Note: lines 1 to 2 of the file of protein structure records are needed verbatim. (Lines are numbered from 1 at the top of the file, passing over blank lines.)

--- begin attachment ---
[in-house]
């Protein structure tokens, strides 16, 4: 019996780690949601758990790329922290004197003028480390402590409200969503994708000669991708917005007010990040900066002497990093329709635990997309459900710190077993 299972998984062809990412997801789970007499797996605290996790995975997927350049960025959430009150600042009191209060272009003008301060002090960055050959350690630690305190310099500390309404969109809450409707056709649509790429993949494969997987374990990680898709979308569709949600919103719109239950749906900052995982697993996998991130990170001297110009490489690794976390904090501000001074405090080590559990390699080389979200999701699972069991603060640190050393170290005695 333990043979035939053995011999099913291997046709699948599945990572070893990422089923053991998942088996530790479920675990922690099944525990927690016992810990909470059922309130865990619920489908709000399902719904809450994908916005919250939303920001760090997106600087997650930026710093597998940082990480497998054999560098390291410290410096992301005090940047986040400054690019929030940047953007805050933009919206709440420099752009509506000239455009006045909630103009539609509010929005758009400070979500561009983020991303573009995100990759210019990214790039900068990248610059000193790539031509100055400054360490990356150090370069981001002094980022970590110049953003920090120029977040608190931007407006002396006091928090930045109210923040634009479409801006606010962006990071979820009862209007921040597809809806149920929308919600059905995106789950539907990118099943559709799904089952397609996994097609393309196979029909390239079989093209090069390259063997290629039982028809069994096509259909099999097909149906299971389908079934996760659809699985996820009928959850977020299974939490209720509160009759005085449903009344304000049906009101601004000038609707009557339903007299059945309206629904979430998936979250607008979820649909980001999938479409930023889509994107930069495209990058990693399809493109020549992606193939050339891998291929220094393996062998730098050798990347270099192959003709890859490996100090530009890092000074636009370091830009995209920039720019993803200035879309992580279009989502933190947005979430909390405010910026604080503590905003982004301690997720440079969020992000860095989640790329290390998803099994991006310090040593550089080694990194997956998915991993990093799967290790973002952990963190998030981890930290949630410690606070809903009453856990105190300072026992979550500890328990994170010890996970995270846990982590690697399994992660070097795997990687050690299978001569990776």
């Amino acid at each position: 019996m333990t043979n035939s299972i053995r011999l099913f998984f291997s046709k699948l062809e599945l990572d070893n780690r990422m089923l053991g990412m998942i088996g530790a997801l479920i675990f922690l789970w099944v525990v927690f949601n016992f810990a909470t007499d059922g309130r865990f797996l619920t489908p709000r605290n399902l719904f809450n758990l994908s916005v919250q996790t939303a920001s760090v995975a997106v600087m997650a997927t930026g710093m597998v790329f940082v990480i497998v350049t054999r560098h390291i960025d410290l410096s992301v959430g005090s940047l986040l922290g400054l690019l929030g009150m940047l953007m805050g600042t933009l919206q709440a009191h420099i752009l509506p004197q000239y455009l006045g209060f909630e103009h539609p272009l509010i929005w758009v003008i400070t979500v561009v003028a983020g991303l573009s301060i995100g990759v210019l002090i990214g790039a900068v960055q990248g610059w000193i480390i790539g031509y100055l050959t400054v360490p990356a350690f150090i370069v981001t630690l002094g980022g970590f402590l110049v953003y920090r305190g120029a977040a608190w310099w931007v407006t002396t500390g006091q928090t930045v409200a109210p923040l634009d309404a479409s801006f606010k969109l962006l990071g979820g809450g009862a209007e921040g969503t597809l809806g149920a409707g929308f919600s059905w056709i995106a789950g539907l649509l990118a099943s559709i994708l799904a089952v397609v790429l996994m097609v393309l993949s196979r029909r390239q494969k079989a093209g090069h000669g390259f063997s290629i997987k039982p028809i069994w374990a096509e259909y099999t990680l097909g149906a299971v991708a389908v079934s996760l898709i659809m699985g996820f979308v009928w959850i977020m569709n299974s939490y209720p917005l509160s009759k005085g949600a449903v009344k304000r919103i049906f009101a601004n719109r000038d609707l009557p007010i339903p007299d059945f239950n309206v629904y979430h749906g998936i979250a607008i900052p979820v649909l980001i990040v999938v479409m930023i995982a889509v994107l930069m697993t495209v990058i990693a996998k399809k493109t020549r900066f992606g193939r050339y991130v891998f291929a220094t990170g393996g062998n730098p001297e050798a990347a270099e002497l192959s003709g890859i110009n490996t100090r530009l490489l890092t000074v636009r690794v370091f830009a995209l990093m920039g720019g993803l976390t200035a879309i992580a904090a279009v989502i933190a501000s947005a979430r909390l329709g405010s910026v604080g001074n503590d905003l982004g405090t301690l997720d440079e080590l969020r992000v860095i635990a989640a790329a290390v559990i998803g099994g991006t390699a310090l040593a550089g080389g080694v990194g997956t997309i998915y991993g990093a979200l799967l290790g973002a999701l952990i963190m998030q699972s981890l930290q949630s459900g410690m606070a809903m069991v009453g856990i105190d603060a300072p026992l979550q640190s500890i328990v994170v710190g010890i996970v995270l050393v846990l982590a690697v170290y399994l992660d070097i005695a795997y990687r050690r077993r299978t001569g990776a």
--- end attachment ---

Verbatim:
[in-house]
């Protein structure tokens, strides 16, 4: 019996780690949601758990790329922290004197003028480390402590409200969503994708000669991708917005007010990040900066002497990093329709635990997309459900710190077993 299972998984062809990412997801789970007499797996605290996790995975997927350049960025959430009150600042009191209060272009003008301060002090960055050959350690630690305190310099500390309404969109809450409707056709649509790429993949494969997987374990990680898709979308569709949600919103719109239950749906900052995982697993996998991130990170001297110009490489690794976390904090501000001074405090080590559990390699080389979200999701699972069991603060640190050393170290005695 333990043979035939053995011999099913291997046709699948599945990572070893990422089923053991998942088996530790479920675990922690099944525990927690016992810990909470059922309130865990619920489908709000399902719904809450994908916005919250939303920001760090997106600087997650930026710093597998940082990480497998054999560098390291410290410096992301005090940047986040400054690019929030940047953007805050933009919206709440420099752009509506000239455009006045909630103009539609509010929005758009400070979500561009983020991303573009995100990759210019990214790039900068990248610059000193790539031509100055400054360490990356150090370069981001002094980022970590110049953003920090120029977040608190931007407006002396006091928090930045109210923040634009479409801006606010962006990071979820009862209007921040597809809806149920929308919600059905995106789950539907990118099943559709799904089952397609996994097609393309196979029909390239079989093209090069390259063997290629039982028809069994096509259909099999097909149906299971389908079934996760659809699985996820009928959850977020299974939490209720509160009759005085449903009344304000049906009101601004000038609707009557339903007299059945309206629904979430998936979250607008979820649909980001999938479409930023889509994107930069495209990058990693399809493109020549992606193939050339891998291929220094393996062998730098050798990347270099192959003709890859490996100090530009890092000074636009370091830009995209920039720019993803200035879309992580279009989502933190947005979430909390405010910026604080503590905003982004301690997720440079969020992000860095989640790329290390998803099994991006310090040593550089080694990194997956998915991993990093799967290790973002952990963190998030981890930290949630410690606070809903009453856990105190300072026992979550500890328990994170010890996970995270846990982590690697399994992660070097795997990687050690299978001569990776």